by Nadia Idle of War on Want
Right, so like Ruth, I have approached my homework readings with some degree of fear; and more so because it’s my week to blog. Or rather I’ve put it off for a couple of weeks because I was too scared of the responsibility of having to write this, and so also missed out on watching the Masters of Money documentary. I kind of know the macro-analysis and I have little difficulty with debating supply chains and sweatshops for War on Want, but this economics stuff is what intimidation is made of and oppression by men in suits feeds off. Ok rant over, here we go:
I really liked the Chang article. It makes two crucial points so well. Firstly, he presents a neat, fact based argument that cutting spending on public services, i.e spending less of our money on us, does not, even within capitalism’s own logic, save the economy. It does not lift the economy out of recession, in fact it leads to recession. There is historical evidence for these policies failing over and over from the Great Depression to Argentina in 2002. Yet there is little recognition (or admittance?) of this in the public sphere. And cutting spending does not kick start growth either. And making the rich richer through tax cuts and deregulation (i.e less protection for society and workers from being bulldozed by big business) does not even help investment and growth. Flexible labour markets (i.e less job security and rights in the workplace) don’t seem to help growth either. So why the bloody hell are they doing it then?!
Chang encapsulates it like this: Austerity IS working. It is working to maintain and intensify an economic system that in fact works very well for the rich and powerful. This suggests that the need to cut the deficit and “pull Britain out of recession” are in fact excuses to push through policies that are continuing to support an over all strategy of trickle up, from poor to rich. In other words, there is a political and ideological agenda at work here, and it ain’t for mine or your benefit, mate.
The second point he makes urges us to rise above the clouds of neoliberal economic arguments and logic to ask: what kind of society do we want to live in? To me this means: do we want a society based on principles of rights, freedom and equality or where the majority live in servitude to the very rich? And stemming from that answer should be therefore what sort of economy we need to make that possible. Our economic system should be servant to society, not the other way round.
Part One’s readings taught us to be weary of the term “expert economists”, and so I think we should be, even if we think their comments are useful for our political arguments! I think this collection of quotes on the False Economy website are most useful as a go-to for demonstrating that many notable personas in finance and economics think that the government’s policies are barmy IF their intention is to lift the economy out of recession.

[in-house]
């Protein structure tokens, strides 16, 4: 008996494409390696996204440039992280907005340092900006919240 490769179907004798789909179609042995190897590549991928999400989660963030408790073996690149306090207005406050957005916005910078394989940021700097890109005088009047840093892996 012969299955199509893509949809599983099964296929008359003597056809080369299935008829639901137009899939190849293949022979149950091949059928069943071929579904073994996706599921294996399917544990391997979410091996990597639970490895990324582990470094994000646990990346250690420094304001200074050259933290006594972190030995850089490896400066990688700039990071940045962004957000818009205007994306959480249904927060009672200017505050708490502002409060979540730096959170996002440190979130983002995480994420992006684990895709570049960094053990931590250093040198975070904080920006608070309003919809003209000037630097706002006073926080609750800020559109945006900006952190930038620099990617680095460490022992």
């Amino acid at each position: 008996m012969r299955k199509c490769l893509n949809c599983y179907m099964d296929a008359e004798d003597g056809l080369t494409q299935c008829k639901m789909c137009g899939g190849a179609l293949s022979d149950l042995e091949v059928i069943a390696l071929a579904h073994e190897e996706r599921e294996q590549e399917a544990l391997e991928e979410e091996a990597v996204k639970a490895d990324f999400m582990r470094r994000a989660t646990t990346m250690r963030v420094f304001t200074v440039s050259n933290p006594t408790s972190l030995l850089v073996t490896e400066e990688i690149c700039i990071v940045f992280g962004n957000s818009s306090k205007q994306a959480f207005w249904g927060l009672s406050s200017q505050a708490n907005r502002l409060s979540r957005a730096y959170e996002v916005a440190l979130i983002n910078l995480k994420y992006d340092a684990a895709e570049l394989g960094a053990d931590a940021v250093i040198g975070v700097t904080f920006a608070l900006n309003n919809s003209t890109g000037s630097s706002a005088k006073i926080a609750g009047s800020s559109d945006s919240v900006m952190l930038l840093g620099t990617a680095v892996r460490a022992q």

In a great 5 minute film, Mark Blyth deconstructs the idea that austerity is common sense, and shows that it’s nonsense. I have to say that despite the clever use of graphics to illustrate for the not-so economically literate – I had to replay the first part several times to actually get his argument. The strongest and most relevant bit is from 3min onwards where he explains how the debt is being paid for again by the poorest; the first time round being when the banks were bailed out. His best metaphor is describing austerity as being marketed as the inevitable the pain after the party, except those who partied hardest get the least headache in the morning. Rather, the bottom 40% who didn’t benefit from the financial boom who are paying, although their personal debt was a small percentage of the overall debt. Falling real terms income meant that in order to pay for rent, school uniforms, fixing your car to keep your job, food, utilities etc, the poor had to borrow. In other words, they had to get into debt in order to survive and remain a functioning a participant in society.
The nice thing about Blyth’s illustration is that he demonstrates that the argument that the majority partied too hard and now have to pay, is akin to saying that single mum’s are to be locked up for benefit fraud of £20 a week, while ignoring the fact that Starbucks, Amazon, Google and the like, get away with avoiding millions in tax payments to the public purse.
I started off this blog uninspired and by writing stuff down I feel quite knowledgeable and empowered so I must have learnt something! In week one I learnt that economy is a set of social relations and not a sacred cow society needs suffer for. This week, I feel clearer about what austerity is for. As Chang said, will we allow ourselves to live within a logic where “the rich have to be made richer to work harder while the poor have to be made poorer to work harder?” That says it all for me.
Each week someone from the econowhat? team will be reading the books and articles and watching the film. That person will post up their comments here to get the discussion started, then please add your own comments. The bloggers are not expert economists, but other people we know are, so don't be shy to ask questions.
Nadia Idle, War on Want
Maddy Evans, Jubilee Debt Campaign
Ruth Bergan, Trade Justice Movement
New comments cannot be added at the moment due to a technical problem which should be fixed soon. In the meantime you can join in the discussion on the Facebook group.